The dissertation leads research about government accountability in a new direction. Previous models inquire "how much does the government account separately to the legislature and to the public?" The current study posits a much more comprehensive and dynamic question. It asks: "how much does the government account simultaneously not only to the legislature and the public, but also to the judiciary, international organizations and internal governmental bodies?"
The dissertation refines the conventional institutionalist explanation, which posits that "regime type" defines government accountability. The study suggests that the level of political development is also an important causal factor. I propose that three characteristics of unconsolidated democracies affect accountability patterns. The fragmented party landscape weakens the power of the legislature to sanction the incumbents. The weak civil society makes public opinion less critical of the office-holders. The disregard for institutional rules strengthens the sanctioning capacity of the president.
I devise a new measure of government accountability, which gauges how often the government is sanctioned for public allegations of malfeasance or incompetence. Media allegations are used as units of analysis because they overcome informational asymmetries between various principals. The proposed method improves existing measures, which gauge accountability with proxies, such as democratic values and civil rights. I compiled an original database of more than 1, 634 media charges and 5, 980 articles critical of the governments in Bulgaria and Germany and Russia.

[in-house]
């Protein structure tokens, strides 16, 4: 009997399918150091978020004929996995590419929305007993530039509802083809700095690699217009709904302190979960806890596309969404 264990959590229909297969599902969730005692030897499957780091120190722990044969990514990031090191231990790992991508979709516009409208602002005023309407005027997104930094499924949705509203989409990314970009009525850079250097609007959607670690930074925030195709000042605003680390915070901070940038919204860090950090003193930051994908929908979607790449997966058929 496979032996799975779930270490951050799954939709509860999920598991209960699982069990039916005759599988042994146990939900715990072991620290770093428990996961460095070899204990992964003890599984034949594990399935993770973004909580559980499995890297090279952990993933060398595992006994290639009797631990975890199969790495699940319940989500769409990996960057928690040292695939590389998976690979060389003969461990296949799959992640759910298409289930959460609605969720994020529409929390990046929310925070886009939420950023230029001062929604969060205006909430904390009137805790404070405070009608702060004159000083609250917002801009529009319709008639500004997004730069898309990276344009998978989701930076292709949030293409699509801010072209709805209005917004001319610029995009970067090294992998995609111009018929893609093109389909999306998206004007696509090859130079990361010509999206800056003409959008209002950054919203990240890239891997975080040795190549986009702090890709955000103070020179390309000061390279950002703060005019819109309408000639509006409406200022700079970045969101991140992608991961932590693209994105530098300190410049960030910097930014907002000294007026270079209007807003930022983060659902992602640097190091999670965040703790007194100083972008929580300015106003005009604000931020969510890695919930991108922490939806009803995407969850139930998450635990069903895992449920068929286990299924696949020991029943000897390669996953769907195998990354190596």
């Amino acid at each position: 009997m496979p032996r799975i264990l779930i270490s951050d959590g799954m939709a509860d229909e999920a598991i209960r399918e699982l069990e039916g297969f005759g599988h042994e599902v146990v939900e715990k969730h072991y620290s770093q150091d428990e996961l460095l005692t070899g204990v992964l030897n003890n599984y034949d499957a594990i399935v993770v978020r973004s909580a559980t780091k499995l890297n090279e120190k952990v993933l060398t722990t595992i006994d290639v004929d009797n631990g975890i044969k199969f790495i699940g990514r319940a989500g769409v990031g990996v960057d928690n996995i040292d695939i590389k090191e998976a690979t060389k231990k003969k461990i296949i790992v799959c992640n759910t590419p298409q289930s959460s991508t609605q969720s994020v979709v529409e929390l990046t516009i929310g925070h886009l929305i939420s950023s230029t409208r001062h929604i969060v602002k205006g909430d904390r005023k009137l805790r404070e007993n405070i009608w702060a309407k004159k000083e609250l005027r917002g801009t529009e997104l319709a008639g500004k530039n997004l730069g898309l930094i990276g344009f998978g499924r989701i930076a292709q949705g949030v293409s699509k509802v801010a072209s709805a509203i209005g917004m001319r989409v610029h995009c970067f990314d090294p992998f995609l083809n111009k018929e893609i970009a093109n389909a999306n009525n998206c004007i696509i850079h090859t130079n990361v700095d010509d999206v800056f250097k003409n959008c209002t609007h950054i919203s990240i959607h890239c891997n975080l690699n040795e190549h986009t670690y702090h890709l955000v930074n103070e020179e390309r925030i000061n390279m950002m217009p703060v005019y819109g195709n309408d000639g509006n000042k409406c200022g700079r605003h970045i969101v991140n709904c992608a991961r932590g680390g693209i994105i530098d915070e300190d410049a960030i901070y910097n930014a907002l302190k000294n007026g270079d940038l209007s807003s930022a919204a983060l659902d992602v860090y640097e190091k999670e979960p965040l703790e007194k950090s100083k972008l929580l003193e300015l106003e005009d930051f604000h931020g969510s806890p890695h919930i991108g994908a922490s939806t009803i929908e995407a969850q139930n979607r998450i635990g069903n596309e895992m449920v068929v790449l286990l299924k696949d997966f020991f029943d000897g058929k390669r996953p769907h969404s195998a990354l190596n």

My findings largely support the hypothesis that the "regime type" and the "level of democratic consolidation" determine the relative effectiveness of sanctioning bodies. I find that in Germany, a consolidated parliamentary democracy, the prosecutor imposes most sanctions on the government, followed by governmental investigations, international inquiries and parliamentary questions.
In Bulgaria, an unconsolidated parliamentary democracy, the government is mostly sanctioned by the Supreme Administrative Court, followed by lower courts, parliamentary committees, internal governmental investigations, the government's approval ratings and the audit chamber. In Russia, which is a presidential unconsolidated democracy, the most influential punisher is the president, followed by presidential approval ratings, the Constitutional Court and the prosecutor.
The dissertation is the first to apply empirically two normative criteria for assessing accountability: "who sanctions the government" and "how is the government sanctioned?" It concludes that executive accountability in Russia is largely flawed.